Kanban in the Classroom
Agile classrooms function through the use of kanban boards. These boards are typically separated into four columns; “Backlog”, “To Do”, “Doing” and “Done”. These boards were created to make work visible and efficient in the workplace. In the classroom, they serve to scaffold and teach students how to break down large tasks, prioritize work, make decisions as a group, and truly collaborate as a team. Students working in self-selected teams learn the kanban system by doing with scaffolding from the teacher. The board facilitates the learning of executive functioning skills keeping students organized and communicating while diving deeply into the content of the course.
Working in teams is typically met with a mixed bag of emotions for students. They often complain about pulling others through, unfair workload, confusion, and arguments. In their experience teamwork means some kids slack, some kids work, and in most cases, it ends in a Hail Mary to the teacher’s desk. When the Kanban board is first taught students remain skeptical, but the opportunity for hands-on learning and discovery soon changes their minds.
Introducing the Kanban Board
The first step is determining a definition of “Done.” Student teams work together to determine when work is considered done. The definition will differ for different teams. It should fit the team and the personalities within it.
The teacher can help prompt students to think about this definition by asking probing questions:
If you know you tend to procrastinate how you will address it?
If you are detail-oriented, how can that benefit the team?
How will you determine deadlines, and, most importantly, stick to them?
These are the important discussions that need to occur before a project is launched. Our students all know each other. They have worked with each other in some way throughout their educational career. What could be better for them than to pull the skeletons of past projects out of the closet, address the elephants in the room, and set intentions based on the realities of their teams?
When the definition of done is complete, the real questions begin.
Why were you asked to set a definition of “Done?”
What is the purpose?
The definition of done ensures that they have a team agreement about working together. It sets expectations about work to be handed in. It makes criticism less personal. Group standards are set, and they were created in a cooperative manner.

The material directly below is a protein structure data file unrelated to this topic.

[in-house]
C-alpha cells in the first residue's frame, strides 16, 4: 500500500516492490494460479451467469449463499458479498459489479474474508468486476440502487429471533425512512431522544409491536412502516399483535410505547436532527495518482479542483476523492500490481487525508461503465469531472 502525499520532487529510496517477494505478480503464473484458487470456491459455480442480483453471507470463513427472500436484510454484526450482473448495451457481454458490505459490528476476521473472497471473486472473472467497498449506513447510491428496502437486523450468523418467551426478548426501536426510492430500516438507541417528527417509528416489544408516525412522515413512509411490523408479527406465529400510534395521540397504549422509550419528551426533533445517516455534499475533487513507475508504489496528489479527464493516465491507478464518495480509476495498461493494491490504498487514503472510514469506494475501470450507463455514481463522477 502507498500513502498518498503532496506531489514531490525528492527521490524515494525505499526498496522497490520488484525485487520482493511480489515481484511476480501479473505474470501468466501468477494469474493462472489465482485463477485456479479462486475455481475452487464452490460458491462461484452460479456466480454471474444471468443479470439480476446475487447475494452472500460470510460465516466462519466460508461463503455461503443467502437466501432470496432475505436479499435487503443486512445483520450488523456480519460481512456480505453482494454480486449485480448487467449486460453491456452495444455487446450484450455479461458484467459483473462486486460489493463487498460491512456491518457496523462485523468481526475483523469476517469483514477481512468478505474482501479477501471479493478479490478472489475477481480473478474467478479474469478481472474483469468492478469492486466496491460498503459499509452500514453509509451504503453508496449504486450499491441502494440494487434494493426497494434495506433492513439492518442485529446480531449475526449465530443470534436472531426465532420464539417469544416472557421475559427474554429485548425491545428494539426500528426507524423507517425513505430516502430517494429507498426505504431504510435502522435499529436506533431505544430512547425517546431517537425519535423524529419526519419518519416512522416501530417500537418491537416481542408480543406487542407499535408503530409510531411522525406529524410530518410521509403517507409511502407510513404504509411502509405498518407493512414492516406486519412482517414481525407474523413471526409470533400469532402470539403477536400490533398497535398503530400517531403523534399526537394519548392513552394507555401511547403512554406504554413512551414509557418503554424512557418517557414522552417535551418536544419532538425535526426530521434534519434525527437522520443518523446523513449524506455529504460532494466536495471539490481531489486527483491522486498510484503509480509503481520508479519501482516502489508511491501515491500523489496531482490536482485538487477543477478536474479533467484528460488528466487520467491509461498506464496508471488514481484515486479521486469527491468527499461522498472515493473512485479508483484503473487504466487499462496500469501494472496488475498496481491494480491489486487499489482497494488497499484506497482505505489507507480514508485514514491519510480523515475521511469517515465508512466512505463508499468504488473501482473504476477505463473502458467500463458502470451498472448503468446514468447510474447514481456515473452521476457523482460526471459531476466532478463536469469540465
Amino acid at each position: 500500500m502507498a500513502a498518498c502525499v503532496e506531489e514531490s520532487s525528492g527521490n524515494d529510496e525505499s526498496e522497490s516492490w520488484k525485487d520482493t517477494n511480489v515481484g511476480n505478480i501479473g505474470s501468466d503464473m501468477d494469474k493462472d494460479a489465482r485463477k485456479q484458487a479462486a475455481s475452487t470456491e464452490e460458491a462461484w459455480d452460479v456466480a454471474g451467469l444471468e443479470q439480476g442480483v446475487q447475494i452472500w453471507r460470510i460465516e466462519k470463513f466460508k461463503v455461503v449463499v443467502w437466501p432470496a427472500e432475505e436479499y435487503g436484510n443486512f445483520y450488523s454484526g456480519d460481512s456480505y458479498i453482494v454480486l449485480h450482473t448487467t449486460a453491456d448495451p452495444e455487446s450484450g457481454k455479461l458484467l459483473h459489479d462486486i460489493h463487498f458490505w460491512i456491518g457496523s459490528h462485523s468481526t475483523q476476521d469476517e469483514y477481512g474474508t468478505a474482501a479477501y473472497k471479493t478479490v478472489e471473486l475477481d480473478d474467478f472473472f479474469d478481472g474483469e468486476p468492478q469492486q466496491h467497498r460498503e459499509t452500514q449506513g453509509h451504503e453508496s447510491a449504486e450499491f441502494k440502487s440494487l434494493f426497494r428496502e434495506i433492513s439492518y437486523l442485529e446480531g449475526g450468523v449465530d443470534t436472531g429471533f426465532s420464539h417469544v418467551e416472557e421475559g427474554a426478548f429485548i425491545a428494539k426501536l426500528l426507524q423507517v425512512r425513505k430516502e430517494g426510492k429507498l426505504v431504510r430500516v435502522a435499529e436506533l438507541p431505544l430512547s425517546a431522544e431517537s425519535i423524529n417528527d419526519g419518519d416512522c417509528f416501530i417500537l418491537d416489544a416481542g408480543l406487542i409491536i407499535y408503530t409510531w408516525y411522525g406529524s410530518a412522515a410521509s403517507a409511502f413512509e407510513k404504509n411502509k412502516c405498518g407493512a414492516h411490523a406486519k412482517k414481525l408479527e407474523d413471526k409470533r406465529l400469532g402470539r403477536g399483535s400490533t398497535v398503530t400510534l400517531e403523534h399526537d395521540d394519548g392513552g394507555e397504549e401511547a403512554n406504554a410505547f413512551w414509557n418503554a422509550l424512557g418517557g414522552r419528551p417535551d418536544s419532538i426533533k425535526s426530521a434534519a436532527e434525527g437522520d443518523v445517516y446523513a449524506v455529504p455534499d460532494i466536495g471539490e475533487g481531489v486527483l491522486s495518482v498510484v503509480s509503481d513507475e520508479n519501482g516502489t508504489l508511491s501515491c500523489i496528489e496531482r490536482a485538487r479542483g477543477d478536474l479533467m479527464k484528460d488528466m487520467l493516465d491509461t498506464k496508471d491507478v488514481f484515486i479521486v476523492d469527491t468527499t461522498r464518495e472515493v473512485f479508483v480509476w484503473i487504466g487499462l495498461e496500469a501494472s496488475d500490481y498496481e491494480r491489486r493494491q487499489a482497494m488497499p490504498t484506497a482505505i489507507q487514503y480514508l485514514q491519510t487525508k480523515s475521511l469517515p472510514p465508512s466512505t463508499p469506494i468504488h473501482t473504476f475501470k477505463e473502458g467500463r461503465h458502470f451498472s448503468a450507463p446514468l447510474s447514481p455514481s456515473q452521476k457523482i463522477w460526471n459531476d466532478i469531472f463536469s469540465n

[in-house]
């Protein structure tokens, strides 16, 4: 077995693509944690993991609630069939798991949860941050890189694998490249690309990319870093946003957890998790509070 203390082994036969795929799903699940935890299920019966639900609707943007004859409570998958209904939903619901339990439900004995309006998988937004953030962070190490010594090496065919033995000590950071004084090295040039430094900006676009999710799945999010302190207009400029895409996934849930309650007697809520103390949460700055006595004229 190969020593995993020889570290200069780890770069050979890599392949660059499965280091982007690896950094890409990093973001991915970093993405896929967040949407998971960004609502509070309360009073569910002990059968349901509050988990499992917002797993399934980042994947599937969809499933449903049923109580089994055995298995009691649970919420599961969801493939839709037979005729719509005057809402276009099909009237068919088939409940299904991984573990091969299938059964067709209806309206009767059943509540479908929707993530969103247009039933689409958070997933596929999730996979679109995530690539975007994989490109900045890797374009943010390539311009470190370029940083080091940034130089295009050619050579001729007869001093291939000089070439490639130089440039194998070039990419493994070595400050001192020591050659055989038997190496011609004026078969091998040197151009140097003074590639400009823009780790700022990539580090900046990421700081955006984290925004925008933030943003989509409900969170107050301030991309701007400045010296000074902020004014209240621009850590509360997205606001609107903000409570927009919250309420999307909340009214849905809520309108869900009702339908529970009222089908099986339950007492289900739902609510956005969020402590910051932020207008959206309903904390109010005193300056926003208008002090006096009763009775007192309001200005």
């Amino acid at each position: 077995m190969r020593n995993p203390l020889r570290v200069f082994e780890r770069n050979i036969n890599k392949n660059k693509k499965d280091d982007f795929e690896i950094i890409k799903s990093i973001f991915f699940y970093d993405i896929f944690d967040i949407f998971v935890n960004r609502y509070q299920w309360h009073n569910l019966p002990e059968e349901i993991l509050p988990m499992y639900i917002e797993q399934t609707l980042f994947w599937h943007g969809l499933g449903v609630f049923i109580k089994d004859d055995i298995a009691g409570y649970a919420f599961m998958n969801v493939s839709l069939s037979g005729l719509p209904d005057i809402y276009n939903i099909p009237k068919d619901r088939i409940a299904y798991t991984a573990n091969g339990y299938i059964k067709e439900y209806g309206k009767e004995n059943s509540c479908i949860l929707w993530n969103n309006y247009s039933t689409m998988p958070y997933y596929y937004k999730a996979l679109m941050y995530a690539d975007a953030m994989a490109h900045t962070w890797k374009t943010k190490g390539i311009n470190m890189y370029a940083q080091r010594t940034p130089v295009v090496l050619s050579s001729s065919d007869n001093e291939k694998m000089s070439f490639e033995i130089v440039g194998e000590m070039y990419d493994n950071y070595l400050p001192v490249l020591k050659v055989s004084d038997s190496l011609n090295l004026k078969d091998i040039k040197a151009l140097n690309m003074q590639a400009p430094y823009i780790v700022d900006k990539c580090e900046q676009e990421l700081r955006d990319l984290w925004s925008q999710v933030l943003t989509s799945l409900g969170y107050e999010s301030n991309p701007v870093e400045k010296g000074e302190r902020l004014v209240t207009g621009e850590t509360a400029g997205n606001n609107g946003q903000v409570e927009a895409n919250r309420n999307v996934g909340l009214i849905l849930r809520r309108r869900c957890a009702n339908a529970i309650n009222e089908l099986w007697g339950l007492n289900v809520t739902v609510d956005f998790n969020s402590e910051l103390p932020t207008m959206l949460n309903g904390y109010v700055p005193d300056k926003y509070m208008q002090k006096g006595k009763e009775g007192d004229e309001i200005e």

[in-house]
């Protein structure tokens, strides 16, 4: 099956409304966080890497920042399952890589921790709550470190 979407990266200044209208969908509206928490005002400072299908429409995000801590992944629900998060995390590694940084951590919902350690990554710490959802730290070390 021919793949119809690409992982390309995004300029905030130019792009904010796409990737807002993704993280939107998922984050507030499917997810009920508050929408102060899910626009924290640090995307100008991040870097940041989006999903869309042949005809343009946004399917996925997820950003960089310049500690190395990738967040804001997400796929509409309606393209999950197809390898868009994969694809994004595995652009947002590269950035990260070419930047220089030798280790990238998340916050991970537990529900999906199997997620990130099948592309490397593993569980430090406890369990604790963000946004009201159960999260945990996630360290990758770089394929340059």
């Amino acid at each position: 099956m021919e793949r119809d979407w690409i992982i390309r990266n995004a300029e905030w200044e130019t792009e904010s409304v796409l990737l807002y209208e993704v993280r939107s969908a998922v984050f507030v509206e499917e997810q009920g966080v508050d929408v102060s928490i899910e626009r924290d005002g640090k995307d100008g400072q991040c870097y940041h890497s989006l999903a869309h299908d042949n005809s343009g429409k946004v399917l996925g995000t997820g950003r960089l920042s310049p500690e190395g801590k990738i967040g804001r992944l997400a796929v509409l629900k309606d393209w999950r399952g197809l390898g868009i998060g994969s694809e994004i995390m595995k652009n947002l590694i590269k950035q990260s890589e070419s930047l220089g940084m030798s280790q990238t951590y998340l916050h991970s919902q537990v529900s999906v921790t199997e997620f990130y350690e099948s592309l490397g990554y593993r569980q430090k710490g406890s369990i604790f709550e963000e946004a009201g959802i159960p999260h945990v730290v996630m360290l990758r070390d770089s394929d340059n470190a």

The negative feelings surrounding teamwork can begin to evolve.
Students are quickly briefed about the function of the Kanban board and what the categories mean. The backlog contains all work to be done and is broken down into increments. All work that can be planned will go into the backlog until it is ready to be worked on. The backlog can and will change because new information will be discovered along the way.
When a task is expected to be completed it can move into “To Do.” This means to the teacher and the team that the task will be completed within the next increment of time.
The team moves the task to “Doing” when the task is underway. This signals that work is in motion on this task.
The task can finally be moved to “Done” when it meets the definition of Done.
Students then gather in teams with their rubrics, background information, criteria, and other project artifacts to start building their boards.
Instead of lecturing, or planning their projects for them, the teacher steps back to the position of guide. They communicate, collaborate, and sometimes argue. They develop their social-emotional and executive functioning skills by using them in real situations. They color-code tasks, check against their rubrics and break down large assignments into doable tasks. They are in control while the teacher drifts between groups asking questions, offering praise, and answering questions.
When work slows down the teacher prompts a quick reflection discussion to evaluate the success of the setup.
Why are we using Kanban?
What is the purpose?
Are there any benefits?
The benefits are obvious to the teacher and the students. Student teams cannot say they did not know a due date or that work is being done since it is being pulled across the board. They can see their work compared to other groups to determine if work is happening too fast or more likely to slow. They will all be on the same page and work can be divided easily.
The process of building a backlog gives students insight into the work that must be done. By breaking down their project into small increments they understand the scope of their project and it will be easier to tackle.
The Kanban board brings transparency, communication, and collaboration to the work of learning. Students now have a visual representation of their work, which they can use to develop the AI-proof skills that will benefit them throughout their lives. The classroom will be more organized, the students will learn independently, and the teacher will be able to actively monitor learning without micromanaging each student.
This is the benefit of Kanban in the classroom.